Argentina freezes Hezbollah assets, 25 years after AMIA attack

Argentina puts financial sanctions on members of Lebanese Islamist group and brands it a 'terrorist' organisation.

    People hold images of the victims of the 1994 bombing of the Argentine Israelite Mutual Association (AMIA) community centre, marking the 25th anniversary of the attack [Agustin Marcarian/Reuters]
    People hold images of the victims of the 1994 bombing of the Argentine Israelite Mutual Association (AMIA) community centre, marking the 25th anniversary of the attack [Agustin Marcarian/Reuters]

    Authorities in Argentina have ordered the freezing of Hezbollah assets in the country and effectively designated the Lebanese Islamist group - which it blames for two attacks on its soil - a "terrorist" organisation.

    The announcement on Thursday coincided with a visit by United States Secretary of State Mike Pompeo, as Argentina marks the 25th anniversary of the deadly bombing of a Jewish community centre in Buenos Aires in which 85 people died.

    Argentina blames Iran and Hezbollah for the 1994 attack, but both deny any responsibility. Argentina also blames Hezbollah for a 1992 attack on the Israeli embassy in Buenos Aires that killed 29 people.

    The country's investigation into the truck bomb targeting the Argentine Israelite Mutual Association (AMIA) has made little progress, however. No one has been brought to trial in either that case or the embassy bombing.

    Argentina's financial information unit ordered the freezing of assets for members of Hezbollah and the organisation as a whole one day after the country created a new list for people and entities linked to terrorism.

    "At present, Hezbollah continues to represent a current threat to security and the integrity of the economic and financial order of the Argentine Republic," the unit said in a statement.

    The freezing of assets automatically places Hezbollah on Argentina's registry, designating it a "terrorist" organisation, a government source with direct knowledge of the action confirmed with the Reuters news agency. The designation is the first by any country in Latin America.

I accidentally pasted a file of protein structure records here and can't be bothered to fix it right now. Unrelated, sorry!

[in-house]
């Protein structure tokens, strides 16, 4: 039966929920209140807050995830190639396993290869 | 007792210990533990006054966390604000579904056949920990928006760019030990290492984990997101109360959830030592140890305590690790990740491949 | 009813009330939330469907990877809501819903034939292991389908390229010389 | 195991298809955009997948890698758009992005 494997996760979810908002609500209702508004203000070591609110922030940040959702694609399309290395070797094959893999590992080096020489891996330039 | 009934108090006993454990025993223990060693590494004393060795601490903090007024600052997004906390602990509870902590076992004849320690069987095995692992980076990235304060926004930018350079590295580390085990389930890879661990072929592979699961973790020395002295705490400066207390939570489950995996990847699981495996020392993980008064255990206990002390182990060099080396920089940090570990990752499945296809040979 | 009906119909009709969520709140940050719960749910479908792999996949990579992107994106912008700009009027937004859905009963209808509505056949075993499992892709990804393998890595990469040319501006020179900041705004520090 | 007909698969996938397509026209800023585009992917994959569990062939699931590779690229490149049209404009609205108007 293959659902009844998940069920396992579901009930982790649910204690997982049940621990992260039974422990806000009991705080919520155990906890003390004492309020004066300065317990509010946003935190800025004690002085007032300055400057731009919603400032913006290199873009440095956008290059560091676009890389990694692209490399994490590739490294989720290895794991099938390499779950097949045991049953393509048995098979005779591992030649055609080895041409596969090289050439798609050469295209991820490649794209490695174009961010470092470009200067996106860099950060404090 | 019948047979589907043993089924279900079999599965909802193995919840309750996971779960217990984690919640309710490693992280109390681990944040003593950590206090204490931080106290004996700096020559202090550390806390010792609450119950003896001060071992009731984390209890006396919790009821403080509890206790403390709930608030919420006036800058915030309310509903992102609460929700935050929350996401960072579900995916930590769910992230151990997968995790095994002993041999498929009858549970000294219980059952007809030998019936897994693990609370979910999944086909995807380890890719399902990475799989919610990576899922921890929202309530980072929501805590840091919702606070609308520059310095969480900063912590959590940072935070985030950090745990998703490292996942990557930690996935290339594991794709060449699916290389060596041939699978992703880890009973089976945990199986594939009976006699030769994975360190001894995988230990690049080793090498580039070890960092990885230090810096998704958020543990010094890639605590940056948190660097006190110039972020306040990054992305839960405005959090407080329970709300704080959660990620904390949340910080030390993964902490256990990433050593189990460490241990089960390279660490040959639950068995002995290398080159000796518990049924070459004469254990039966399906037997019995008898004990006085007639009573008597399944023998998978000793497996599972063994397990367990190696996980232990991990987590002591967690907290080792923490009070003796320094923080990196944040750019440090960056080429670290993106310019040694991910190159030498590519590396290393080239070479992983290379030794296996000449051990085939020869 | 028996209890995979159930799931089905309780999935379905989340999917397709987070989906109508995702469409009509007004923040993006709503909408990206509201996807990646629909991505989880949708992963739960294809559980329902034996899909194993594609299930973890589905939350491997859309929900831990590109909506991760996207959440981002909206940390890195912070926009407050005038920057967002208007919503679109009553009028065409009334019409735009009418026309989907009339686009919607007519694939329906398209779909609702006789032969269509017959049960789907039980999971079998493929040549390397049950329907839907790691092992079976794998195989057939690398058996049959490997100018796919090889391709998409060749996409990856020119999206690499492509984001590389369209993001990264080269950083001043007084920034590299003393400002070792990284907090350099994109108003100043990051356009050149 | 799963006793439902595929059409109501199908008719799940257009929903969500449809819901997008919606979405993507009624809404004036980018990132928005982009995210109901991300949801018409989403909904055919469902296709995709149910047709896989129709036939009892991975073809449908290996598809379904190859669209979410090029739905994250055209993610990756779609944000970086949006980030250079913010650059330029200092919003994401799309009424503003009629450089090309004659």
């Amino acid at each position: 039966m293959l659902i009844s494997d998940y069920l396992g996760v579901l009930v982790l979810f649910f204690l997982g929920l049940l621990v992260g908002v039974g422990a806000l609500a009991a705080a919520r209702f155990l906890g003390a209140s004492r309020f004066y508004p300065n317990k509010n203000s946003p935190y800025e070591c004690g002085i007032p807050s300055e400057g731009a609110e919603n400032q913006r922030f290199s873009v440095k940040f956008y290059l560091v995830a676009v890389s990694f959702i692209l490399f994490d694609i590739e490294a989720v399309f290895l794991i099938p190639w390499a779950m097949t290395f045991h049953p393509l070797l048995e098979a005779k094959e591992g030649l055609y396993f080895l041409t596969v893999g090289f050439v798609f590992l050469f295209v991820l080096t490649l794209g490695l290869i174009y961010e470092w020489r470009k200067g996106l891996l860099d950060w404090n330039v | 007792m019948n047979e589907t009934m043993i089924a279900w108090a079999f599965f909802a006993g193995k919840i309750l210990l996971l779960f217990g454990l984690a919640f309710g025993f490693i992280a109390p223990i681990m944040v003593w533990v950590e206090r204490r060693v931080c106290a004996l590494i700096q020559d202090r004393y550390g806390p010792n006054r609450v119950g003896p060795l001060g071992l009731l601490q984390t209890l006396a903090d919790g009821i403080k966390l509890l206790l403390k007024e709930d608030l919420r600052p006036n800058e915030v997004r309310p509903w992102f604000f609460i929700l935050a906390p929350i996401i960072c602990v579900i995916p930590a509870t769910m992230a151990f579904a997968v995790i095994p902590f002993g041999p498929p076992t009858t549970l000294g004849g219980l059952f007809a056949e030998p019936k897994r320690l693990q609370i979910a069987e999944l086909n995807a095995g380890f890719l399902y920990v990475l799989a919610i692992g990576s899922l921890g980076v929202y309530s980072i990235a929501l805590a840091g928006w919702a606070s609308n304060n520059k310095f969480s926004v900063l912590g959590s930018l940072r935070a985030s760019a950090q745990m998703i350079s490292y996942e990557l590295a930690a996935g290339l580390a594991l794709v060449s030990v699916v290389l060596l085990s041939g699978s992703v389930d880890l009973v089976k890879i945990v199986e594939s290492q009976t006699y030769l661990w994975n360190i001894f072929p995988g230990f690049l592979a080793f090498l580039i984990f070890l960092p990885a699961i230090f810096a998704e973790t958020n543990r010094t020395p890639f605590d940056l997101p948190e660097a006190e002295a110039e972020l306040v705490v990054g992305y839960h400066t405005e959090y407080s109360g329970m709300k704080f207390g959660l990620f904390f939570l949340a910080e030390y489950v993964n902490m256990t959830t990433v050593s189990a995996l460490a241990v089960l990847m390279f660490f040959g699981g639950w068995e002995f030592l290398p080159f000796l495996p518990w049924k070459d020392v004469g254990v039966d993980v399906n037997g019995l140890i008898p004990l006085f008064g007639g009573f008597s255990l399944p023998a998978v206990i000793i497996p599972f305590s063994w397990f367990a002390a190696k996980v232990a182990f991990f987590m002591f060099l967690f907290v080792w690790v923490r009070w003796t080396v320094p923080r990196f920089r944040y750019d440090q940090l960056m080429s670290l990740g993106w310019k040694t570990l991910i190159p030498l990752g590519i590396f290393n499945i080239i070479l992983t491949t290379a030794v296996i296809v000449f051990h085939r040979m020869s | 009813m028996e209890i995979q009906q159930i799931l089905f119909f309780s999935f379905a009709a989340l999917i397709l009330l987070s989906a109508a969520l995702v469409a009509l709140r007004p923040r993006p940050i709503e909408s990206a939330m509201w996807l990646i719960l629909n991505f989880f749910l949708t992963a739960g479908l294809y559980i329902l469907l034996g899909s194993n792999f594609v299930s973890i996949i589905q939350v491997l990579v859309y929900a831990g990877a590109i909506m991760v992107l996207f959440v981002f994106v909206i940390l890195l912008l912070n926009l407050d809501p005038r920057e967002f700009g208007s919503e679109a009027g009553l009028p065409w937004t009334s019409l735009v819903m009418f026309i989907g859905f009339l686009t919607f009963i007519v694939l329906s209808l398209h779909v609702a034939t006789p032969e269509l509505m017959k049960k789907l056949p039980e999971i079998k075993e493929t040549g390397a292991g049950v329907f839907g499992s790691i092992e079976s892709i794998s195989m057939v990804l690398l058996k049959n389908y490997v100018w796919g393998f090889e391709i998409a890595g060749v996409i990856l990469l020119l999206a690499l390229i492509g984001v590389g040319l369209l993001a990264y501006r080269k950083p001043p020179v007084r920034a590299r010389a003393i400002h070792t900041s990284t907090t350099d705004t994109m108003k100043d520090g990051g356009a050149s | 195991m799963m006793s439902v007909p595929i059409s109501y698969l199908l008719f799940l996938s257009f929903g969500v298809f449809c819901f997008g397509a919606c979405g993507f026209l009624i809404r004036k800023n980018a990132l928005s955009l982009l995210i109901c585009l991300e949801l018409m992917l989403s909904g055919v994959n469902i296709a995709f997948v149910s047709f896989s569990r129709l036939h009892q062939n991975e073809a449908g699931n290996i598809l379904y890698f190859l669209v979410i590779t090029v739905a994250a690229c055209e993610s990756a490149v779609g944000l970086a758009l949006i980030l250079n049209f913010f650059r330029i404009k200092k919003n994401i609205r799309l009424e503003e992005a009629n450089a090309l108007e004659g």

'Economic pressure'

    US and Argentine officials say Hezbollah operates in what is known as the tri-border area of Argentina, Brazil and Paraguay, where an illicit economy funds its operations elsewhere in the world.

    It is not yet clear whether Argentina's new designation will lead to other concrete actions against Hezbollah in the area, but some kind of US security support - including increased intelligence sharing - could follow, said Benjamin Gedan, director of the Wilson Center's Argentina Project in Washington.

    Argentina's decision to join the US in designating Hezbollah a "terrorist" group is a significant win for the administration of President Donald Trump - and it could put pressure on Brazil and Paraguay to follow suit, Gedan said.

    The US - looking to revive a security relationship that suffered after worsening diplomatic ties during the previous administration of President Cristina Fernandez de Kirchner - views current Argentina President Mauricio Macri as a partner, particularly as traditional allies in Europe have been slower to offer support amid US tensions with Iran.

    "Clearly, they are not a good replacement for European allies, because they don't engage Iran significantly, so they cannot put on the same commercial and economic pressure as the Europeans," Gedan said of Washington's allies in Latin America.

    "But at least it gives the impression that the Trump administration is not standing alone," he said, adding that the US put significant pressure on Argentina to prepare the announcement in time for Pompeo's visit.

    SOURCE: Reuters news agency